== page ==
Historical part of fishing industry set to disappear
- Credit: © ARCHANT NORFOLK PHOTOGRAPHIC
A local delicacy which has been part of a nationally-renowned industry for more than 100 years looks set to disappear.
Morston mussel fishermen say they are no longer able to plant the mussel seeds and cultivate them because of increasing levels of sand and silt coming into Blakeney Harbour and the mussel beds there, causing the shellfish to wash away or die.
Mark Randell, secretary of the Blakeney Harbour Mussel Society, used to sell Morston mussels from his stall based on the roadside in Cley where he lives, as well as supplying to around 14 local eating places. He has been a Morston fisherman for 10 years, and has been joined by his son Henry, 20.
He said: 'The seabed conditions have changed dramatically in the last three years causing loss of mature and growing Mussels on the traditional Mussel beds.'
Usually the fishermen would lay two seasons ahead but Mr Randell said last season they cleared up the remaining stock they had and had not been able to plant any new seeds in April this year because of the sand.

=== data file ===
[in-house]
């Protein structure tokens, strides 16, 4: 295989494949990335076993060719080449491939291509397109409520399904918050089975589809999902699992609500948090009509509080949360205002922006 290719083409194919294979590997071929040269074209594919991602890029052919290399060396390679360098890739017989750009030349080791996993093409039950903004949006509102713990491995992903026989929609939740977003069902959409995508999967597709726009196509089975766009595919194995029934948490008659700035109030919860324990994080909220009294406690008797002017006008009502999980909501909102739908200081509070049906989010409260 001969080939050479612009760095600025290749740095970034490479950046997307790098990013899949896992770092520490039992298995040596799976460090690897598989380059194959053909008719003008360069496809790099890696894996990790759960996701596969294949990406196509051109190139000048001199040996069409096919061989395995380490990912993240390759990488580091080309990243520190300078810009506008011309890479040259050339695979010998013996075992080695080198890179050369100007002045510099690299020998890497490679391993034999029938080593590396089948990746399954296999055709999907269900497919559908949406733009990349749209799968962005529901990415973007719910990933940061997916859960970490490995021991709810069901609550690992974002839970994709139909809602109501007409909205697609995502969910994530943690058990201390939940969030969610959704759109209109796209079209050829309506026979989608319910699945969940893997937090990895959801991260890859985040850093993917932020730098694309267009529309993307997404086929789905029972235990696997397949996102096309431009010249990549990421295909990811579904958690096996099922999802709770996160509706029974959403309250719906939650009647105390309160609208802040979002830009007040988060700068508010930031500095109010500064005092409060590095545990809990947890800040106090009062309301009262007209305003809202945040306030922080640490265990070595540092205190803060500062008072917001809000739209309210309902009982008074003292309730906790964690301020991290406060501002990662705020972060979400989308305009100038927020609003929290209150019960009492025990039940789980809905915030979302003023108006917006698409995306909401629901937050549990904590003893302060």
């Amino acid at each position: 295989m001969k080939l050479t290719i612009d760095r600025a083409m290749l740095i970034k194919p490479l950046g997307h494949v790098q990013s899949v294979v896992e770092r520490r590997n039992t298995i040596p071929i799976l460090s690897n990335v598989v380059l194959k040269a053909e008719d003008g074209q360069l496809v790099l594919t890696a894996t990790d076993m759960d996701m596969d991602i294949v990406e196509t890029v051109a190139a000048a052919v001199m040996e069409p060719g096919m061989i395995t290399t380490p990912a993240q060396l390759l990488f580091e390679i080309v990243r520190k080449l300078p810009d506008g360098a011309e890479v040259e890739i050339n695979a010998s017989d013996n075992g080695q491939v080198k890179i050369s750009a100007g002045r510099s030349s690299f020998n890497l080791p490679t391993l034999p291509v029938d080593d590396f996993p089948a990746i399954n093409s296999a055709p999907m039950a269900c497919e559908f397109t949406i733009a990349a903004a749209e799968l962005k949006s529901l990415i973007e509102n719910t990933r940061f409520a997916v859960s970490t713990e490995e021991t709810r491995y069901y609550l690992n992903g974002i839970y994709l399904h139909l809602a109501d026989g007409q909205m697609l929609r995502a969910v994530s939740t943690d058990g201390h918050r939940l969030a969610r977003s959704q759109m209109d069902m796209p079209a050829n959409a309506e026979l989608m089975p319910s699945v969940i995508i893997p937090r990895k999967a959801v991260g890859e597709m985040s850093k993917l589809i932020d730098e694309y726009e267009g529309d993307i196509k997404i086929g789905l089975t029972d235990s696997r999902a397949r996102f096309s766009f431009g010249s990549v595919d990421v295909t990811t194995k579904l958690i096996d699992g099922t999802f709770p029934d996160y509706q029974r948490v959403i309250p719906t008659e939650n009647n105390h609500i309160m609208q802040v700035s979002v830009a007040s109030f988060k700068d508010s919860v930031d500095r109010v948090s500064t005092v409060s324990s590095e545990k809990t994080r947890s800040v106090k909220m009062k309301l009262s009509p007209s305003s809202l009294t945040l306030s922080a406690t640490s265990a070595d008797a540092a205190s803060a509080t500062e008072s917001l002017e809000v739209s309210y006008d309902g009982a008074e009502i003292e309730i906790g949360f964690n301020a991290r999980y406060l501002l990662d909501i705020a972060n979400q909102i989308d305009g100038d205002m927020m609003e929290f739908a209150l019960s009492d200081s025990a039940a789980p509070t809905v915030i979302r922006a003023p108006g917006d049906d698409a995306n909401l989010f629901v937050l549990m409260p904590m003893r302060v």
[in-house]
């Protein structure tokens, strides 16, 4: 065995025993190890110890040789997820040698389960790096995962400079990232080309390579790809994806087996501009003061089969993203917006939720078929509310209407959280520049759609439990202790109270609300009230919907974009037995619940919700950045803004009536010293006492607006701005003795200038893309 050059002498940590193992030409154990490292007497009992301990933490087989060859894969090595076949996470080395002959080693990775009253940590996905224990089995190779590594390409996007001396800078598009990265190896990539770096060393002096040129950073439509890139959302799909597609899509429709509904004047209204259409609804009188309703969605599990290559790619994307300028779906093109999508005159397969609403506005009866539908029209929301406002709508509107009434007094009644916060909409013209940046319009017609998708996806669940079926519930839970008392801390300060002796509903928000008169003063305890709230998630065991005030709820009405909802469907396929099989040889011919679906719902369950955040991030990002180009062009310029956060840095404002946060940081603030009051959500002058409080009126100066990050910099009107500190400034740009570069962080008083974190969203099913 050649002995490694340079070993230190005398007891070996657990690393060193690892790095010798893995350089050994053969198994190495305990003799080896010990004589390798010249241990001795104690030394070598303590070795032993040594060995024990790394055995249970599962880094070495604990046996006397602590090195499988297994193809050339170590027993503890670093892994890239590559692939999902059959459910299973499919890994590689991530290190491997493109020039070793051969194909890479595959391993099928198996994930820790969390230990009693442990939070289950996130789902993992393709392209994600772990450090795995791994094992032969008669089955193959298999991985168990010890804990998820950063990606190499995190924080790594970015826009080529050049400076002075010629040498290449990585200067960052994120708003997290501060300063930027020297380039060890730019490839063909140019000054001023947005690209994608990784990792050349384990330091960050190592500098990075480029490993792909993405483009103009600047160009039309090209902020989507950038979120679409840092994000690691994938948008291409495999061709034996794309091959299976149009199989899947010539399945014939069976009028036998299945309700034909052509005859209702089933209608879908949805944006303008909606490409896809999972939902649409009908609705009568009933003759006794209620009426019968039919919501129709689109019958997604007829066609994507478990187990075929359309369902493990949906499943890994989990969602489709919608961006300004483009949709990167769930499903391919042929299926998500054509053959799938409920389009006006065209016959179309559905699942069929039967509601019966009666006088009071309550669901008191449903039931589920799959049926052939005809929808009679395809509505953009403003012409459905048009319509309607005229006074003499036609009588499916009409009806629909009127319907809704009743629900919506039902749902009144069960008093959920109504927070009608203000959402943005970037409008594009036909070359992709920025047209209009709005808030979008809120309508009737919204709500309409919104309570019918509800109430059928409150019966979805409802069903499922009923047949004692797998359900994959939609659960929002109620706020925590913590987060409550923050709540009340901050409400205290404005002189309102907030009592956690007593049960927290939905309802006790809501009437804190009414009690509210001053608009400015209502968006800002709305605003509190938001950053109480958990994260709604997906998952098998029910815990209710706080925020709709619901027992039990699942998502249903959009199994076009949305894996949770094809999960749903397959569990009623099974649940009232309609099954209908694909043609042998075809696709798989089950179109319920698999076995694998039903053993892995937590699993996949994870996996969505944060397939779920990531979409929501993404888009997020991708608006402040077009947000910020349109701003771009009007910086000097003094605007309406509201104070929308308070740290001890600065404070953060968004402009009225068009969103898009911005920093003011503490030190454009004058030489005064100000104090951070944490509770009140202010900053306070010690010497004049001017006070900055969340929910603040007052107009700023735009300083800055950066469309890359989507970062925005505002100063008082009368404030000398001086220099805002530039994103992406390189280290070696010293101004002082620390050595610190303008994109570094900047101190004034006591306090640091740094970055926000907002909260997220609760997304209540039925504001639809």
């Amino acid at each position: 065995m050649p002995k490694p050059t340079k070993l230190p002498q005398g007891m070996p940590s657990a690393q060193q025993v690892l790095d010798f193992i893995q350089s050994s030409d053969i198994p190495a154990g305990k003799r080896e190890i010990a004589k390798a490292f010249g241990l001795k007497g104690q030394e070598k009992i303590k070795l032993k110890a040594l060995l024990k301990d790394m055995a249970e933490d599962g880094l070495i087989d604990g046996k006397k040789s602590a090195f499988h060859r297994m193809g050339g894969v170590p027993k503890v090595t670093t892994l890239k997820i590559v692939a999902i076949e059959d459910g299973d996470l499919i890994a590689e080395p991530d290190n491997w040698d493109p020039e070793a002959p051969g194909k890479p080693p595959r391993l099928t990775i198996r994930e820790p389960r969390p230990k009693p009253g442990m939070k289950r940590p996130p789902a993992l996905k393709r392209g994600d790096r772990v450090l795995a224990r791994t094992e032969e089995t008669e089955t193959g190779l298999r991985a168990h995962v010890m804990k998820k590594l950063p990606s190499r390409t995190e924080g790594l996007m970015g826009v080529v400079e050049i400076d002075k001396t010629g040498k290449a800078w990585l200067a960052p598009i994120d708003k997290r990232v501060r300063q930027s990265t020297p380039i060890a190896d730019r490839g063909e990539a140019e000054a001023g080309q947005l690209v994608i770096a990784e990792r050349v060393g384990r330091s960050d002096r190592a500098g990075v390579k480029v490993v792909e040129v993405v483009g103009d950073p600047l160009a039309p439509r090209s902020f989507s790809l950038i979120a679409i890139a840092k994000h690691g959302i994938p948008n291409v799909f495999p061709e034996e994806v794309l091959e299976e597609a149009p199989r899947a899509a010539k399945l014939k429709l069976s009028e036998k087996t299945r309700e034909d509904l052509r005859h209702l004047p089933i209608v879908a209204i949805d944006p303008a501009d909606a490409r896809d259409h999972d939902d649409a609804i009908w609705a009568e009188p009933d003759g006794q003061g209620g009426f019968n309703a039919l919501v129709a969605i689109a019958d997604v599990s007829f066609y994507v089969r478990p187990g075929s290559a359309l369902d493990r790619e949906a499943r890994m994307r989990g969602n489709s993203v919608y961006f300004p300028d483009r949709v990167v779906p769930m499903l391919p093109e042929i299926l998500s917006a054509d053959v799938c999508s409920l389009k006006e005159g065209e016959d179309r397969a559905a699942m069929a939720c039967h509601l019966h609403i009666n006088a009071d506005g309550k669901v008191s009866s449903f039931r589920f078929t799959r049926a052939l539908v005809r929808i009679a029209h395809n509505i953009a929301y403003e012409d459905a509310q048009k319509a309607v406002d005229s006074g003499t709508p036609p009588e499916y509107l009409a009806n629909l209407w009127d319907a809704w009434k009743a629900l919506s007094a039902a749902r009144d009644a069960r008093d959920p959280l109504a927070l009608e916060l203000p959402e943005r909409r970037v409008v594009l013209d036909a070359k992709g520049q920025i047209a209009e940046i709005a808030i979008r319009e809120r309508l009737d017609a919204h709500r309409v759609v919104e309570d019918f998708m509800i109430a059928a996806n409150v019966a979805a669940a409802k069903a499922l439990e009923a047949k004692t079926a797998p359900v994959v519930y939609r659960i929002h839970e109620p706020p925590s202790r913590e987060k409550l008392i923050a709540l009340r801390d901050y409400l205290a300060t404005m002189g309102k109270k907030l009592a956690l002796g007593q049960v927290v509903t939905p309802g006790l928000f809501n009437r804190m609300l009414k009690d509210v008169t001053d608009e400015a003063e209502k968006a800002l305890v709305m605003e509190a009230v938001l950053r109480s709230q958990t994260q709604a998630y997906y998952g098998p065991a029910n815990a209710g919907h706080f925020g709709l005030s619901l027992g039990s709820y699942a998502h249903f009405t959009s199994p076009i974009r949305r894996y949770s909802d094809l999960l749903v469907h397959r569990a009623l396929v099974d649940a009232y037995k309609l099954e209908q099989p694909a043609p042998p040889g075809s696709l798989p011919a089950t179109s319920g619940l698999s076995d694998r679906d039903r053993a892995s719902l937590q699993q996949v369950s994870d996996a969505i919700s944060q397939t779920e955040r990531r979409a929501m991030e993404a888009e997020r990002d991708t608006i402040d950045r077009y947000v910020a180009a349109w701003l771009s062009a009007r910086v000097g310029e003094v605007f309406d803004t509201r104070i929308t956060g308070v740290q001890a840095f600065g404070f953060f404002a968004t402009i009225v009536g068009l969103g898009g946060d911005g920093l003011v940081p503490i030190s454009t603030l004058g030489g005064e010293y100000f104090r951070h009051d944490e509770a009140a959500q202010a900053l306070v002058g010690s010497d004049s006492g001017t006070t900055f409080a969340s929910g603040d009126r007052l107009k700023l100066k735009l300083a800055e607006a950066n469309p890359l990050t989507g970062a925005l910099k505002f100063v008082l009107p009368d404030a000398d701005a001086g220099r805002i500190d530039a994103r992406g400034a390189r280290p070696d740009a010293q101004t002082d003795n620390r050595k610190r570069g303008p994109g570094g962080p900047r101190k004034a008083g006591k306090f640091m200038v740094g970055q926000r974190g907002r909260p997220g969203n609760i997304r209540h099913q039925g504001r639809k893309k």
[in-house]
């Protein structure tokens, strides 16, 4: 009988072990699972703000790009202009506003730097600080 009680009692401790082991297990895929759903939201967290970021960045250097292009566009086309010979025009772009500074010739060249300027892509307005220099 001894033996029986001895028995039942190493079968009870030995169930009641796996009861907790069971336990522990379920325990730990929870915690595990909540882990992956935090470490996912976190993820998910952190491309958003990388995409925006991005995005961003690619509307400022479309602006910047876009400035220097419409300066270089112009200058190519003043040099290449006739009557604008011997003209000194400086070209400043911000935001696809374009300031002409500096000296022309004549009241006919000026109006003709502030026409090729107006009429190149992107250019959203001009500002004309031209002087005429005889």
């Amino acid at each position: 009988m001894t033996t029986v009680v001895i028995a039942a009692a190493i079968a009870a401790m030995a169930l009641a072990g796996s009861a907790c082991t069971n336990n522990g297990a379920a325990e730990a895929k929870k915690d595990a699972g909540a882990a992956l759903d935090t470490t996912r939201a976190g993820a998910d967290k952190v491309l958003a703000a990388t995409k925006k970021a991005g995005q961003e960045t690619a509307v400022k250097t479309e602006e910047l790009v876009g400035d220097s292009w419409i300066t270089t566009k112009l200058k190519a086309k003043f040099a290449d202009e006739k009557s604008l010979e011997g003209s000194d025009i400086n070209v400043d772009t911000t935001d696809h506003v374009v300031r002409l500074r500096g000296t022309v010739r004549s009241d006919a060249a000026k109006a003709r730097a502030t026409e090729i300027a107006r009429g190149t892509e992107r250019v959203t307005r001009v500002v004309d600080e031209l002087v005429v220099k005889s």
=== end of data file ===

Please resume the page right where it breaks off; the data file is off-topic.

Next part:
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Mr Randell, 48, lamented the loss of the industry which he said drew people to the area and added: 'Any establishment advertising or selling Morston Mussels this year needs to explain their origin because there isn't any.'
The Morston fishermen are a small group, which includes Mr Randell, his son Henry, and Johnny Webster, 57, also from Cley, and John Dowsing, who is in his 60s, from Stiffkey. All have families who have been involved in the Morston Mussel fishing industry for years.
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Mr Dowsing, has now decided to retire, while Mr Webster has taken on a cleaning job.
Mr Webster began farming mussels in 1980 with his late father Stanley, who has an area of Blakeney Harbour, Stanley's Cockle Bight, named after him.
Mr Randell said he is trying to remain hopeful for the future, but is looking to return to his role advising on farm management. He said: 'It is a case of nature has a great way of recovering itself, but for the foreseeable future, there will not be any ground produced mussels from Blakeney.'
Trying to remain hopeful for the future, Mr Randell, said he was keeping the fishing equipment in case they would ever be able to fish the mussels again, but is looking to return to his role as a farm agronomist, advising on farm management.
He said: 'It is a case of nature has a great way of recovering itself, but for the foreseeable future, there will not be any ground produced mussels from Blakeney.'
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